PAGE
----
A major research project on the health and wellbeing of Aboriginal women and young children in a Pilbara town will be capped with a day of celebration on Wednesday, November 5.
Celebrate Roebourne Day has been organised by Murdoch University’s Professor Rhonda Marriott, her Aboriginal Health and Wellbeing TripleWrap Research Team and supported by Ngarluma Yindjibarndi Foundation Limited.
“We want to bring together the Roebourne community, including all service provider groups, to celebrate all the strengths and important achievements quietly going on in Roebourne,” explained Professor Marriott.
“In small communities such as Roebourne, it is critically important that all health, educational, social and community groups work cohesively together to achieve the best outcomes for communal wellbeing.”
The event will feature 10 local people sharing a two minute story about themselves with invited guests including Professor Fiona Stanley AC, Telethon KIDS Institute, a Chief Investigator on the research project; Hon Brendon Grylls, MLA; Hon Stephen Dawson, MLC, and other dignitaries.
Professor Marriott and her research team began their project, entitled Promoting positive perinatal mental health, parenting, cultural and spiritual wellbeing and resilience in Aboriginal parents in Western Australia in 2011. The project has been funded by the Australian Research Council’s Discovery Indigenous grant and supported by the Telethon Kids Institute, the University of Western Australia, the Nursing and Midwifery Office at the Health Department of WA and also the Nurses Memorial Charitable Trust.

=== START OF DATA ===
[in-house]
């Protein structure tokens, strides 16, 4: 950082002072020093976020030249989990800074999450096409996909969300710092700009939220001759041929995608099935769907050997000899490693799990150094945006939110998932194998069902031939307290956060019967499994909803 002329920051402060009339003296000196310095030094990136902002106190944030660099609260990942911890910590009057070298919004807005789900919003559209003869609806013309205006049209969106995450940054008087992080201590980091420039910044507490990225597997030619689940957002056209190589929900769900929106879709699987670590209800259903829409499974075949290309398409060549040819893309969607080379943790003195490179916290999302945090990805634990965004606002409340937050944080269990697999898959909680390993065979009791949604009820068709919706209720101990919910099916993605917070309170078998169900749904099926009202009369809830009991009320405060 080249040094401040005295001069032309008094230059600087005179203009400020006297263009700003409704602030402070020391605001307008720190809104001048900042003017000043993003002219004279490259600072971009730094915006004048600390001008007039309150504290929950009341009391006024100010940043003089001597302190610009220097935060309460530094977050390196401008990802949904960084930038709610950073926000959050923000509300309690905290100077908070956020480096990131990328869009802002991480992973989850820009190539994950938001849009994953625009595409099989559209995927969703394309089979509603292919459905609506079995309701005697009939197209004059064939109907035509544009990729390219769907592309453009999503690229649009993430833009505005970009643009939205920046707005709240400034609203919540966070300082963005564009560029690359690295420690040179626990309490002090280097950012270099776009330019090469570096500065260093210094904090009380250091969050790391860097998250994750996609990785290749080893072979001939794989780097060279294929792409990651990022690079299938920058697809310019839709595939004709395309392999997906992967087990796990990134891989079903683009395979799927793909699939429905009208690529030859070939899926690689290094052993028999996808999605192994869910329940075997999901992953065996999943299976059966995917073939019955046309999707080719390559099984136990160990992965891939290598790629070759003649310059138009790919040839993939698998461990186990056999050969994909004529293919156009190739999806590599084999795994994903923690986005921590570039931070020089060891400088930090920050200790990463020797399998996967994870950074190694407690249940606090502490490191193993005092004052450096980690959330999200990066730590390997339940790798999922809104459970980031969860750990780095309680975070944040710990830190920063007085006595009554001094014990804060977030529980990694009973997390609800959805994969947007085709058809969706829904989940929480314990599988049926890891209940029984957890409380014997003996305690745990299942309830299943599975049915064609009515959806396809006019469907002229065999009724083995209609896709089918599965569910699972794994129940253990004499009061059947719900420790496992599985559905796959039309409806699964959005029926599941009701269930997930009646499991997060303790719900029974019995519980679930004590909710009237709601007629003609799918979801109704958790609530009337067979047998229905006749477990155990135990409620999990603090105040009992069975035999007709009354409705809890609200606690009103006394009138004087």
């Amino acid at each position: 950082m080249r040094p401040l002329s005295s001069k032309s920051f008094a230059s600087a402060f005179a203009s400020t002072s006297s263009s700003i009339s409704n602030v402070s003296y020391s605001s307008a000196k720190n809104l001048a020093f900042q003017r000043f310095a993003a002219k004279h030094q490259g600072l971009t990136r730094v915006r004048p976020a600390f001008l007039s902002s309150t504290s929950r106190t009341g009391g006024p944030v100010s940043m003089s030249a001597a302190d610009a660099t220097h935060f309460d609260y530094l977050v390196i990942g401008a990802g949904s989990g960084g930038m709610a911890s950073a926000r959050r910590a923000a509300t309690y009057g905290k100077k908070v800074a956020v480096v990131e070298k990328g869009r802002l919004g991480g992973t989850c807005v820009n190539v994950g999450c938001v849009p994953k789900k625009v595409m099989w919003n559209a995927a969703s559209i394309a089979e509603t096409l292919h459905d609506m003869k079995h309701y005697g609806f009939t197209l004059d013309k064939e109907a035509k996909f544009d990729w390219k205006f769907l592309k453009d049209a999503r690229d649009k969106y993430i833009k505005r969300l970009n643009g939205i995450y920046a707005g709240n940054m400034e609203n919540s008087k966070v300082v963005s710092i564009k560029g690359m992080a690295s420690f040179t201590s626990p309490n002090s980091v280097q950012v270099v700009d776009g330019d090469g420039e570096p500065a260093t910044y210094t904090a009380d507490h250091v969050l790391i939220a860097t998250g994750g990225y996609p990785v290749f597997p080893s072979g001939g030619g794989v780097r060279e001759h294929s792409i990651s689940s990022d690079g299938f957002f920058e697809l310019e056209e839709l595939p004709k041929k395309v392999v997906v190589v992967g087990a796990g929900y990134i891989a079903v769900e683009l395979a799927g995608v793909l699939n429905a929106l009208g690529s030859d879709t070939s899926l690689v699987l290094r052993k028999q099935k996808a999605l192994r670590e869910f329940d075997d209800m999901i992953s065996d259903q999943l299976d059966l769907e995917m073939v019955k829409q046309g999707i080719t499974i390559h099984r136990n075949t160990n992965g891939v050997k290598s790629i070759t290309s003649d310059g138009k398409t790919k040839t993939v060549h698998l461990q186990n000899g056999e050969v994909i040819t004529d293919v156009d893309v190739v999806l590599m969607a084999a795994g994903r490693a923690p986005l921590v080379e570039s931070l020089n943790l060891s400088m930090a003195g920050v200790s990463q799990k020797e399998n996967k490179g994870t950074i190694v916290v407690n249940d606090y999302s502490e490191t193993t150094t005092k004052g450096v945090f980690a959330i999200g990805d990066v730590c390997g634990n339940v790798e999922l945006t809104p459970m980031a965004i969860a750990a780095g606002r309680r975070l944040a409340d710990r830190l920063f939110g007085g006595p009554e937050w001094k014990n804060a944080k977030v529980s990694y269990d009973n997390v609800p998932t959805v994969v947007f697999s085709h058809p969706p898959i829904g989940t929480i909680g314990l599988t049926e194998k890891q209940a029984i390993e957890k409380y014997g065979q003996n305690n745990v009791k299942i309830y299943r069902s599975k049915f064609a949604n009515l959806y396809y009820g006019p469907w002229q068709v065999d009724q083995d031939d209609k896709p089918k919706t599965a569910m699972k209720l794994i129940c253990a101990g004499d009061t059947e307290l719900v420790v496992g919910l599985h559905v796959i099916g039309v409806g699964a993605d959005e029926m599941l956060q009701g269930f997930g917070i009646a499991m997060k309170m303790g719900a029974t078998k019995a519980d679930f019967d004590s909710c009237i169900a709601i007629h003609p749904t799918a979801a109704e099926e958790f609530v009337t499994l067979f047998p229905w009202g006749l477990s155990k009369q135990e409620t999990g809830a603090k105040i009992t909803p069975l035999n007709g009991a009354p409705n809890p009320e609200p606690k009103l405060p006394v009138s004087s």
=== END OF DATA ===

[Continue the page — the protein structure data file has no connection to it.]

Since then they have been regular visitors to the Roebourne community working with the Yindjibarndi and Ngarluma people of the region and local agencies to create locally responsive programs that aim to contribute to the social and emotional wellbeing of grandmothers, mothers, daughters, infants and young children.
“Despite being located in the heart of the Pilbara where wealthy resource industries flourish, Roebourne has a long history of disadvantage,” said Professor Marriott.
“Our project was about listening to the concerns of Aboriginal women – particularly the older women, drawing on their experiences and providing appropriate support so that they can continue to play the important cultural and social role in their community with pride and resilience.
“We think their stories and experiences should be shared with people who have the power to make important contributions to their lives and so this is one of the reasons why we have organised the Celebrate Roebourne Day.”
Professor Marriott added that many of the women felt Roebourne had been over examined by government agencies in the last 18 months and there was concern and discomfort about the lack of feedback to the community.
“Roebourne should not be consigned to the ‘too hard’ basket,” said Professor Marriott.
“We want government services to provide appropriate support to these families but we are still in the early stages of discussions on how the local community believe this can best be achieved.
“Perhaps through hearing the stories of these community members, politicians will understand the complexities and hardships faced by the people of Roebourne on a daily basis and be inspired to work with them to assist.”
The event will take place at the new Roebourne Nyurin Cultural Centre from 9am to 1.30pm on Wednesday, November 5.